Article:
I remember the first time I saw a Panoz. It was in a May 1998 Motor Trend Magazine article titled: Viva Velocity. The Panoz was the odd one out within a group of supercars of the time, such as a new Dodge Viper GTS, Corvette, and the Lotus Esprit Twin Turbo.
While these monsters were setting new production car top speed records and quarter mile times, the Panoz was happily putzing along mid-pack. That’s what I loved about it. It was different without trying hard.
The Panoz Roadster isn’t about being the fastest. It isn’t about top speeds or quarter mile times. The Roadster allows the occupants to enjoy a cruise with the top back and the sunshine beaming down. With a snap-on top and plastic zip-in side windows this car is not recommended for foul weather.
When out driving the car, passerby may ask “is this a Prowler?” While the Prowler may have similar front fenders and the pouncing stance if we squint hard enough…the Prowler is very tank-like and slab sided. Let us also not forget that the Prowler has a tow hitch.
The lines of the Panoz flow with an elegance and there are a wide variety of styling influences from the Cobra and British Roadsters of the past.
This particular car is from 1999. But if I did not mention the year, would someone be able to guess it is now a sixteen year old vehicle?
Don Panoz started out in pharmaceuticals and helped to develop what is known as the transdermal patch. This is essentially the nicotine patch, but can be used in other applications as well. Don then helped fund the beginnings of the Panoz Auto Development company helmed by his son Dan. The Panoz family also founded the American Le Mans series and had some success and competition with their own race car versus the other major auto factories and entrants.
The factory would create their own race cars, but also two vehicles which could be used on the road for customer use. The Panoz Roadster and the Esperante would utilize Ford Mustang components to keep development costs down. A side benefit of using established technology would also be the ease of maintenance and ownership.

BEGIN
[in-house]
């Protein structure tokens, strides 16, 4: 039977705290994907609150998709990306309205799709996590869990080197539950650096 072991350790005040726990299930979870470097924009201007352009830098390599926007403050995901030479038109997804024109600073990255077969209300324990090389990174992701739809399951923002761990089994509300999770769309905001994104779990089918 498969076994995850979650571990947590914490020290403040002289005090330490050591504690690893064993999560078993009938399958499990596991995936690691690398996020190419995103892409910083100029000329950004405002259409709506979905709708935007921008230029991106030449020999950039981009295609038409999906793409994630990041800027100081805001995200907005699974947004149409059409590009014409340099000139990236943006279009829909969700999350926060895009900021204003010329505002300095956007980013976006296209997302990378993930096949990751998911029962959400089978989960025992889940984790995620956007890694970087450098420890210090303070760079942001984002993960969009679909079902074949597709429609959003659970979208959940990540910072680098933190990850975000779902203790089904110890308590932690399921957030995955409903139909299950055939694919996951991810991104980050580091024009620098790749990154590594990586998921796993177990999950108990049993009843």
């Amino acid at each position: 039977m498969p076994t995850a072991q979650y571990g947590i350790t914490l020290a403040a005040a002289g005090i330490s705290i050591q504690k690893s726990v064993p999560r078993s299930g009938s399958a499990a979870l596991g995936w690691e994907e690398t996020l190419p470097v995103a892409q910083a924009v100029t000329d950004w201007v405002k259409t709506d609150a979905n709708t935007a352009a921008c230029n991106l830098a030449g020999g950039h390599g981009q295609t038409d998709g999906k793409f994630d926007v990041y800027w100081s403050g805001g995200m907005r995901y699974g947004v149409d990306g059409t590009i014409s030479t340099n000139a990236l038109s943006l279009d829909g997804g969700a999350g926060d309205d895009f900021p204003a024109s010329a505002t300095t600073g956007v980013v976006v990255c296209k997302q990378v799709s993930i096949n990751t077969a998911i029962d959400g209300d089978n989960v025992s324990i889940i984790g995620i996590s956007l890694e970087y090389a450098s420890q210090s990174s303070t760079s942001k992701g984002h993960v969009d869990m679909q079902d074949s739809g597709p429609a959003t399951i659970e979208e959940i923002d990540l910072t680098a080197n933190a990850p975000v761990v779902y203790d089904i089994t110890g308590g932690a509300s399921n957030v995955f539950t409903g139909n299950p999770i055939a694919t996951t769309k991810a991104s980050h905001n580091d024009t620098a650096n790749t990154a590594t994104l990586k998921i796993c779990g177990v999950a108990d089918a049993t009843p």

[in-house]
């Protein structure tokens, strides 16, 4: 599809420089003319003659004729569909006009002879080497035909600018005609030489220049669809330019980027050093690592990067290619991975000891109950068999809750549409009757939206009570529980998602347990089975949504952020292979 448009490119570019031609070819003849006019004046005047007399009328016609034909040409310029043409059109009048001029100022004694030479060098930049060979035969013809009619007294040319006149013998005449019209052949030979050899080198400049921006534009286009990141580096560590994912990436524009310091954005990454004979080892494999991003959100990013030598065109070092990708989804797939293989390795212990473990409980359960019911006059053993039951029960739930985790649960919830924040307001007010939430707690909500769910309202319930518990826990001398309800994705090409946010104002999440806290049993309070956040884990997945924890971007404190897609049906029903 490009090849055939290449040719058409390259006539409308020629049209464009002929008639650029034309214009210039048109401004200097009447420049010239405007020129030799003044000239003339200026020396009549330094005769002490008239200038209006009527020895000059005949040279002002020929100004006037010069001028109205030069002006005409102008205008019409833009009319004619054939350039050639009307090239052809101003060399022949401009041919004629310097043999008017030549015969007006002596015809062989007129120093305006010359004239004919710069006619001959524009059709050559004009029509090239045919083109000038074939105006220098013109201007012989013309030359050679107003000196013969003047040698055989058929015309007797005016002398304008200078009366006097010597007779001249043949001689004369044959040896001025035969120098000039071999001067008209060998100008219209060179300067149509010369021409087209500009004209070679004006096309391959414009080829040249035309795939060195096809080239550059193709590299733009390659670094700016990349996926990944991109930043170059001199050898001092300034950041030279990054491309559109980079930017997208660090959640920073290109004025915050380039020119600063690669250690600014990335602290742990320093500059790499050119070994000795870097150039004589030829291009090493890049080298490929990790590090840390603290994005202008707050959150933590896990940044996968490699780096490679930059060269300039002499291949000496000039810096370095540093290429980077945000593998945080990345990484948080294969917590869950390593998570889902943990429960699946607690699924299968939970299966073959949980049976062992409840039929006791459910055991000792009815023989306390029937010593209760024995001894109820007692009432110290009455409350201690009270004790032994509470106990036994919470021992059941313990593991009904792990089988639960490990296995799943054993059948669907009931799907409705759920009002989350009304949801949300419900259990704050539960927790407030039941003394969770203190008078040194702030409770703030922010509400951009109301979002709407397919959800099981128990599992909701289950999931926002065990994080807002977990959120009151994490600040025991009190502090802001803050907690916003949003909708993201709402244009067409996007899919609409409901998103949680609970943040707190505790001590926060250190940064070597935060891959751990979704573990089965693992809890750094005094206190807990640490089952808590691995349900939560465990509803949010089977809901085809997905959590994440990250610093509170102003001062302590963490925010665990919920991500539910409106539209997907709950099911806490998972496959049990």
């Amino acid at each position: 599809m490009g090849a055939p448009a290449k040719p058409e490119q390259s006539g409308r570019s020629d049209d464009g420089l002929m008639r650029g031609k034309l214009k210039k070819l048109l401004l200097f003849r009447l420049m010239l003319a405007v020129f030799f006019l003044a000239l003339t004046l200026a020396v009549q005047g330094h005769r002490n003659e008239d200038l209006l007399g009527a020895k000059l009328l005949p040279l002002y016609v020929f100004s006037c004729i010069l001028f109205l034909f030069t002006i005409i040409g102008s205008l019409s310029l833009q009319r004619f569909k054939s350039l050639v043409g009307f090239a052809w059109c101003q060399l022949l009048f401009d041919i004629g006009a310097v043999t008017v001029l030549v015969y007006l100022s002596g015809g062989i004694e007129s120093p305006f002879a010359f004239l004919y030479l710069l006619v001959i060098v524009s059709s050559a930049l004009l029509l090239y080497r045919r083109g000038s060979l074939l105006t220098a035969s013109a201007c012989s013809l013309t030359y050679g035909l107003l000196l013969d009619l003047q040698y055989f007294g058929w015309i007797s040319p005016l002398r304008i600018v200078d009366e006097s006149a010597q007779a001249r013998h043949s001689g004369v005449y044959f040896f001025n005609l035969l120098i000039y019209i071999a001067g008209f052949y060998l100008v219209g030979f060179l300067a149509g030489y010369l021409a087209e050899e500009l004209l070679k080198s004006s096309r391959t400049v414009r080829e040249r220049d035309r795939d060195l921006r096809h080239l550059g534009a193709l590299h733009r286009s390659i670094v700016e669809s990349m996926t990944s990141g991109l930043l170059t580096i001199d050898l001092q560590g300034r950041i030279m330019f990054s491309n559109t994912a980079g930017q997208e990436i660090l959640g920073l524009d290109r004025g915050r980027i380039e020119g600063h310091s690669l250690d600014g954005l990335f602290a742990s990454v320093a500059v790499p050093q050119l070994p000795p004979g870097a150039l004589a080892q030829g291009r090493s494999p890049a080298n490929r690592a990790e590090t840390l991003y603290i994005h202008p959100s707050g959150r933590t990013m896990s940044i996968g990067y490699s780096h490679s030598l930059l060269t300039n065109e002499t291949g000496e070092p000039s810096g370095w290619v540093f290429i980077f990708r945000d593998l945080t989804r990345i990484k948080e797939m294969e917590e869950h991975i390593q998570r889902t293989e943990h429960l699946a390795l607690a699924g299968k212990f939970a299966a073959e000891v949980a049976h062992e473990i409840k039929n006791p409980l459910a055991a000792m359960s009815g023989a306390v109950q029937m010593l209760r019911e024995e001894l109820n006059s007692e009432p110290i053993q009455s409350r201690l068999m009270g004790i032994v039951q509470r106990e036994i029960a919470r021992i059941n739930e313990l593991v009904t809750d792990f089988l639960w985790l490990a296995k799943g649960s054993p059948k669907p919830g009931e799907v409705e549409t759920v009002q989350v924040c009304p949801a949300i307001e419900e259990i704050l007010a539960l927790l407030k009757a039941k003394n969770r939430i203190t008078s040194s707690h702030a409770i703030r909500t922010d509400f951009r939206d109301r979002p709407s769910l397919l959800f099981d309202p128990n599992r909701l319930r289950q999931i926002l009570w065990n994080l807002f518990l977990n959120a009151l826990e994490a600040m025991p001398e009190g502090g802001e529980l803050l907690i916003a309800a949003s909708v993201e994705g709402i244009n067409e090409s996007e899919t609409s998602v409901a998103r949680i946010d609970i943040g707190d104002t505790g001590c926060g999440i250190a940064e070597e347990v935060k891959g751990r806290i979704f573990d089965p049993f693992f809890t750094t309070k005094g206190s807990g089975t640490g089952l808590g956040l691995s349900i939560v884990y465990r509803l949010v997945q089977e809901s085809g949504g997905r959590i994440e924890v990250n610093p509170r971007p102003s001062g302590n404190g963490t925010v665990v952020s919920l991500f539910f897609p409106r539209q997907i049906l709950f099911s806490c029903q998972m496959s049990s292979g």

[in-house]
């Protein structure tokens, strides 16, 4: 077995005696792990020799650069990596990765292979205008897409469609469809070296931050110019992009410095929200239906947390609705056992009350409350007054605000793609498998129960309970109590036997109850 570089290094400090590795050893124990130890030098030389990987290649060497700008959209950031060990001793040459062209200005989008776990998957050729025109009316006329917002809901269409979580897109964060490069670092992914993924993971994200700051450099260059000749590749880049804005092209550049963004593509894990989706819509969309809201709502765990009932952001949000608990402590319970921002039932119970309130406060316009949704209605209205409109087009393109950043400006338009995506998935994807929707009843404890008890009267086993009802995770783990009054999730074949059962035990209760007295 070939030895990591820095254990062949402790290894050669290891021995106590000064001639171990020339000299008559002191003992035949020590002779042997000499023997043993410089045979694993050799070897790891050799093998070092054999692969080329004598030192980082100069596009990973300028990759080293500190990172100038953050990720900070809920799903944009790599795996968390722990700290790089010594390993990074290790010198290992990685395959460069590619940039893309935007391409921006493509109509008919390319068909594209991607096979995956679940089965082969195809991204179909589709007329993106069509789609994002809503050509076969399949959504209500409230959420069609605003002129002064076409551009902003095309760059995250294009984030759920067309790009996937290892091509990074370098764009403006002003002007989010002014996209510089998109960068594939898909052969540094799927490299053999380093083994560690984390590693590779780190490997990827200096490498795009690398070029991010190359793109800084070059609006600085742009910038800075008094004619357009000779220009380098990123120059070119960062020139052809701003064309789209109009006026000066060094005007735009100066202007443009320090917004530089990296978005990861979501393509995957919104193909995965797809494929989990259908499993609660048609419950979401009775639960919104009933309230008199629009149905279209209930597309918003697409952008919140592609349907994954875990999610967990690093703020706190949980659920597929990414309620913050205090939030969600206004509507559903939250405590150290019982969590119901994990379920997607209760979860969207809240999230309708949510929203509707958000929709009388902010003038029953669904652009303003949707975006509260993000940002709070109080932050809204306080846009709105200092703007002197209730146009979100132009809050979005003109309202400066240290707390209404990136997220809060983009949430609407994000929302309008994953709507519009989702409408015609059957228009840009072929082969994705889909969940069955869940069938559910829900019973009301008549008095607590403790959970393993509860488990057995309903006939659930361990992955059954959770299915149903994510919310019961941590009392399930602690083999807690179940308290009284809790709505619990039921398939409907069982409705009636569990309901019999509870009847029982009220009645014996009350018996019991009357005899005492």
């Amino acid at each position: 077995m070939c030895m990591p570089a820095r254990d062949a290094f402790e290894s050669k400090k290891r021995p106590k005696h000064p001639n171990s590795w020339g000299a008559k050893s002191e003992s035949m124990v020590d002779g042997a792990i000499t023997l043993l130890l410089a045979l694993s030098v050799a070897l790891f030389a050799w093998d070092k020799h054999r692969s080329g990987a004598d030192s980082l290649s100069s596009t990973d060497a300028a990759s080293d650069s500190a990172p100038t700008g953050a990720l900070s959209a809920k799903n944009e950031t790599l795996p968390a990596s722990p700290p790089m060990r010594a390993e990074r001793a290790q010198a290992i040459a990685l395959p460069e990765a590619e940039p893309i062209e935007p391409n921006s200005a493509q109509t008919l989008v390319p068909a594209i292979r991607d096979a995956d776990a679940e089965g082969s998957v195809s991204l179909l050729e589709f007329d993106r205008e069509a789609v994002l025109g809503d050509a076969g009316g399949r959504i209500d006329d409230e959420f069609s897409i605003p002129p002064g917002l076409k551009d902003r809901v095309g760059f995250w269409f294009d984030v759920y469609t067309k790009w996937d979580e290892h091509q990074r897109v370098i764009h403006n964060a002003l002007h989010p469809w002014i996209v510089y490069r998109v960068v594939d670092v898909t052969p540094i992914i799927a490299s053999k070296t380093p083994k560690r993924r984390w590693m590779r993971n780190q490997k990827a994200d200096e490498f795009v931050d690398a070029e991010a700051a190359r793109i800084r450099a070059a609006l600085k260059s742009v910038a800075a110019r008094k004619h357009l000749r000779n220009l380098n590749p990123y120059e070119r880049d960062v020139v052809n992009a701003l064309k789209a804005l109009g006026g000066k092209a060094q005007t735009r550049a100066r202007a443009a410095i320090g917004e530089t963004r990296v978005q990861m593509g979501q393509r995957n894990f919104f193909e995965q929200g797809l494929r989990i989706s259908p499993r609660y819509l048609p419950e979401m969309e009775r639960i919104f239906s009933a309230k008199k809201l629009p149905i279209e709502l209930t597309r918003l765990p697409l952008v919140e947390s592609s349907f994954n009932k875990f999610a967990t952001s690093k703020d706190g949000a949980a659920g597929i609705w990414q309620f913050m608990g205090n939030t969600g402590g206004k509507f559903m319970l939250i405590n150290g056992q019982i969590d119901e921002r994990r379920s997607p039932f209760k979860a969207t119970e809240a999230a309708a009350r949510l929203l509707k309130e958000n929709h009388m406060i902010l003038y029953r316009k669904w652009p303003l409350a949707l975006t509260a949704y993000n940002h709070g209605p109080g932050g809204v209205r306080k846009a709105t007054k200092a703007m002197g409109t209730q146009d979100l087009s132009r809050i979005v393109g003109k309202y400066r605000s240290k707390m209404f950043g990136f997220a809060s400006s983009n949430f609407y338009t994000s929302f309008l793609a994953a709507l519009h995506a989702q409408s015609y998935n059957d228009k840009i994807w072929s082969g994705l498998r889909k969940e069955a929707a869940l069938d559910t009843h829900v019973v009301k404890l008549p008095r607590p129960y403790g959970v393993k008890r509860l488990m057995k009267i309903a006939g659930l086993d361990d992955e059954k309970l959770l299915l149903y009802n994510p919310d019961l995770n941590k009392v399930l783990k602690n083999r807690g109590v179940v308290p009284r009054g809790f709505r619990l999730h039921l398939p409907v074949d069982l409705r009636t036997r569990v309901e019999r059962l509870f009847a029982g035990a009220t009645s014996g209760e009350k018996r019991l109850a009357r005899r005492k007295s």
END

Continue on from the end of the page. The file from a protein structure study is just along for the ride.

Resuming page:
Early models of the Roadster from 1992-1995 were primarily steel frame with the classic Ford 5.0 V8 engine. Development of the vehicle continued to contain lighter weight aluminum which would assist in less mass to move around and therefore better handling. The updated aluminum 4.6 liter V8 engine from the Mustang Cobra would take the place of the 5.0. The 5 speed transmission, differential, suspension, and brake system would also be part of the installation. Due to the majority of construction coming from aluminum components and framework, the Roadster would now be dubbed the AIV or aluminum intensive vehicle.
Production of the AIV Roadster would last from 1997 to 1999. There were 176 vehicles produced at the Braselton, Georgia factory. The final ten Roadsters sold were 10th anniversary editions. Some special and features of these ten are the titanium metallic paint, chrome BBS RK wheels, blue leather with the contrasting white stitching, numbered plaque, and signature plate under the hood too. The Roadster would take about 350 hours of by hand assembly from start to finish. Four of these final ten Roadsters had Keene Belle superchargers which would bump the horsepower levels up to about 450 horsepower. This is quite a bit of punch for a vehicle weighing in around 2,600 pounds.
The Panoz is an amazing and unique vehicle. A Panoz is not often seen on the road due to their rarity, but when they are spotted, the sound and looks are attention grabbing. Hopefully the owners checked the weather for blue skies only before heading out for the day.
Story by Brian Coupe
Photos by Chris Penree & Jordan Polizzi